Their conclusions, outlined in a paper to be published in the journal Blood and currently posted on the journal's Web site (www.bloodjournal.org), were based on two key discoveries about rapamycin's mechanisms.
First, while rapamycin suppresses immune system T cells, as many anti-rejection drugs do, the researchers found that the drug also inhibits the function and activation of dendritic cells, cells that play a much earlier role in the immune response as the first cells to identify foreign intruders. They in turn present these intruders to other immune system cells, including T cells.
Second, and perhaps more surprising to the study's authors, rapamycin disarms the trigger that allows dendritic cells to proliferate. This trigger, a potent, naturally occurring growth factor, also affects the proliferation of blood precursor and stem cells, which if allowed to grow unchecked, result in leukemia and other cancers.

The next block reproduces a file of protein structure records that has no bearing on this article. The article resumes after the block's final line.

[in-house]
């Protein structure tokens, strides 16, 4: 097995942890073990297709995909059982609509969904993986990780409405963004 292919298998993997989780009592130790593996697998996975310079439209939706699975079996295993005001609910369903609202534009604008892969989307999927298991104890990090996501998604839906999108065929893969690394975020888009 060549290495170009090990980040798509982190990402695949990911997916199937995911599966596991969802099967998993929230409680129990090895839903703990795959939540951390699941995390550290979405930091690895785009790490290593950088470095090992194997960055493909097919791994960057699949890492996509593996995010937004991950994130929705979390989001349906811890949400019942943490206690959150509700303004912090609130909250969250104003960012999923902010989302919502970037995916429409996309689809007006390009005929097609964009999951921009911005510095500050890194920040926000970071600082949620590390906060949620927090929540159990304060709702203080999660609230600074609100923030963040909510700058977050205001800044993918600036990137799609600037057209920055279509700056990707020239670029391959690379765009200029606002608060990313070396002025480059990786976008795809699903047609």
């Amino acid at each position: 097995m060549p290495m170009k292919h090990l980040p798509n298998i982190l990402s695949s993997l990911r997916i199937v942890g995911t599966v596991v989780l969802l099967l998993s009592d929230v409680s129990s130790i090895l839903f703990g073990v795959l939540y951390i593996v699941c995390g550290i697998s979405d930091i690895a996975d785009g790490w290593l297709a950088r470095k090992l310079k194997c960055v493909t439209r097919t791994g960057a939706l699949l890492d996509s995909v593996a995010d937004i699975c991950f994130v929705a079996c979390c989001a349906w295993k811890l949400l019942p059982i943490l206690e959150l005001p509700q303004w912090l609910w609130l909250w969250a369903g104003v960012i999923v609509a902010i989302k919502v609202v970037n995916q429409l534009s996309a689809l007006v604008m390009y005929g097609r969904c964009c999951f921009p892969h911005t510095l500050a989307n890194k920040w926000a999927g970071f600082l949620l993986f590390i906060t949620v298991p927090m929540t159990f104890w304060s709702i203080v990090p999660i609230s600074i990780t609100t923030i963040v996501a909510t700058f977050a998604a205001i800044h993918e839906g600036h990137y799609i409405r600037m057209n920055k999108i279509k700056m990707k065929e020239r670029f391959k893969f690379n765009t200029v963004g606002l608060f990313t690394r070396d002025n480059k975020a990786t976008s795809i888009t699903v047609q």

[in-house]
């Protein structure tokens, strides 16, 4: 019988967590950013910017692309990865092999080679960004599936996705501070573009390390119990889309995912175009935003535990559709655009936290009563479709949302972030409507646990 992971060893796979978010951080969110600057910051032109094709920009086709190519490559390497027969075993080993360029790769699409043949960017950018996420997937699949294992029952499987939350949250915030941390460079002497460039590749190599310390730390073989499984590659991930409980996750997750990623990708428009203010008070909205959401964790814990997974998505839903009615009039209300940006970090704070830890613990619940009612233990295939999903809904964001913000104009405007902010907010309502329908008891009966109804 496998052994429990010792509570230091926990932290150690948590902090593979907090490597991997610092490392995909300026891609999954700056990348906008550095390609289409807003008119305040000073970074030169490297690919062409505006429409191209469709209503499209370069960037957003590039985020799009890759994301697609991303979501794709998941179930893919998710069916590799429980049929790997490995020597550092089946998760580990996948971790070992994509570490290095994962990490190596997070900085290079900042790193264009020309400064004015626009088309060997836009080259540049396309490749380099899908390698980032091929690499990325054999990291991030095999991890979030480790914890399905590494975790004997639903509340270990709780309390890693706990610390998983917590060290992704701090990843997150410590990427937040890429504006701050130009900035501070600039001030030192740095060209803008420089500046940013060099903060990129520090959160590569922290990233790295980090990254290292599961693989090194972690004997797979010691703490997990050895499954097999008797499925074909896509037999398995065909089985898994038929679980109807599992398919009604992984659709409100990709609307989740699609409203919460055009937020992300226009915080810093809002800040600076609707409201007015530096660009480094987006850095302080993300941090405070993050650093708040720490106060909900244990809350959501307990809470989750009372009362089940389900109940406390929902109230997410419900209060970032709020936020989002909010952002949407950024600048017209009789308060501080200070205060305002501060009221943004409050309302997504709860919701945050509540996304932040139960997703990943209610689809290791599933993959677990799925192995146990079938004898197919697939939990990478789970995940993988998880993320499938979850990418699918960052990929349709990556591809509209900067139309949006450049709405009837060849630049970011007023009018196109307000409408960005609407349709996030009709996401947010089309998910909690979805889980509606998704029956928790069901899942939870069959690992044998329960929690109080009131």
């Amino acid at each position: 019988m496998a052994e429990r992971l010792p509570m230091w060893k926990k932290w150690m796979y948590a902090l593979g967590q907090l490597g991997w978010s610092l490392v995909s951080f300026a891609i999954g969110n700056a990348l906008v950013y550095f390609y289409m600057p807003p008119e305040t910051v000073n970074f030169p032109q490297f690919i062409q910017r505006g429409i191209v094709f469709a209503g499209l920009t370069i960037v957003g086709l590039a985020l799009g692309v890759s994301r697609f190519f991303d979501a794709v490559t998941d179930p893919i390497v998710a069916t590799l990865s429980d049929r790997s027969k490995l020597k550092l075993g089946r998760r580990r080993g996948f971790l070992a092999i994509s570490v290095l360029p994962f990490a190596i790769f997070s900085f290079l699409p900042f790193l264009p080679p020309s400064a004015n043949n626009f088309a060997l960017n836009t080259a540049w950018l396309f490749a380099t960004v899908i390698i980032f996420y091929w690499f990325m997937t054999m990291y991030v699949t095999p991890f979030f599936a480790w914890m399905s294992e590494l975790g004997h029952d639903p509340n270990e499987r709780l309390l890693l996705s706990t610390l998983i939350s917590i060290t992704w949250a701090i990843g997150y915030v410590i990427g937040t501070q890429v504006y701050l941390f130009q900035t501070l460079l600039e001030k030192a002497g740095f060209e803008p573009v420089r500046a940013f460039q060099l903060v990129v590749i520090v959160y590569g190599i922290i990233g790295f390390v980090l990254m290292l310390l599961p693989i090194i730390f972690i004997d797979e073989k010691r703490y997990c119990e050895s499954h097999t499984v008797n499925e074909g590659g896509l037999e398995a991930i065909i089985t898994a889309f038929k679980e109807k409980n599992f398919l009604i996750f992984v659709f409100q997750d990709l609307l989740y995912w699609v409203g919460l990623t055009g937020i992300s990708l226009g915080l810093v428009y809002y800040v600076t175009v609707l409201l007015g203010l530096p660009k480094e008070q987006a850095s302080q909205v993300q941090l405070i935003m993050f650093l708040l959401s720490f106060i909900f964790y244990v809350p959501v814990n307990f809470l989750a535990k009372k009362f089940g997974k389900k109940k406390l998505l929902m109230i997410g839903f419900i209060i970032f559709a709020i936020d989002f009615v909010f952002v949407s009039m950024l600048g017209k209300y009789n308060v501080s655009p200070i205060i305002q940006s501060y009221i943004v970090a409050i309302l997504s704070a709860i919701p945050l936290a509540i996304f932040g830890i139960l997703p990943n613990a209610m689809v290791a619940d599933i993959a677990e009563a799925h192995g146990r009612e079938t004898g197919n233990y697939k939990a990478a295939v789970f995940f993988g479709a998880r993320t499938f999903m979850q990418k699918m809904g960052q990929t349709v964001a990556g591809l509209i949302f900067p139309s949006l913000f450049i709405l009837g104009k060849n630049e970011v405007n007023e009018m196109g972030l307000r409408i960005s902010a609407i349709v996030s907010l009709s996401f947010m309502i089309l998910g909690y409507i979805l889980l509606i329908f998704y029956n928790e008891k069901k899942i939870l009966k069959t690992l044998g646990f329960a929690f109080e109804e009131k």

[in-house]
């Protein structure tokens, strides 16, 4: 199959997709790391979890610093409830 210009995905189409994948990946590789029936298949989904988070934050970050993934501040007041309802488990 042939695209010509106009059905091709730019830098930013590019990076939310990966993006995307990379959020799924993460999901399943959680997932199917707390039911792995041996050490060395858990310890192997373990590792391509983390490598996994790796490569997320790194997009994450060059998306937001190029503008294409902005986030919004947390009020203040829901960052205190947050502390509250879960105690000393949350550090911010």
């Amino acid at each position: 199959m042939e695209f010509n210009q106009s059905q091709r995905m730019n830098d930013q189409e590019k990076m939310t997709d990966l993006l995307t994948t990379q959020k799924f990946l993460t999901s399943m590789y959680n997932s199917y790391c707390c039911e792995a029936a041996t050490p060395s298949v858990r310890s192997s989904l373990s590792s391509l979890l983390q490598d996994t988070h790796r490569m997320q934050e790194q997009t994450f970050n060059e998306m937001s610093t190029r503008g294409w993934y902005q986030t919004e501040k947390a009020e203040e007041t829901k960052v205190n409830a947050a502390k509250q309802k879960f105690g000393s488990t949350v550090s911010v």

"Rapamycin's effect on dendritic cells impairs immune reactivity at the earliest stages. Because dendritic cells are important for the initiation and regulation of immune response, this effect is very important. Our findings provide novel insight into the pharmacology of this agent and have significant implications for the development of new therapeutic strategies in disease processes in which dendritic cells play a crucial immunopathological role," stated Angus W. Thomson, Ph.D., D.Sc., professor of surgery and immu
Contact: Lisa Rossi
University of Pittsburgh Medical Center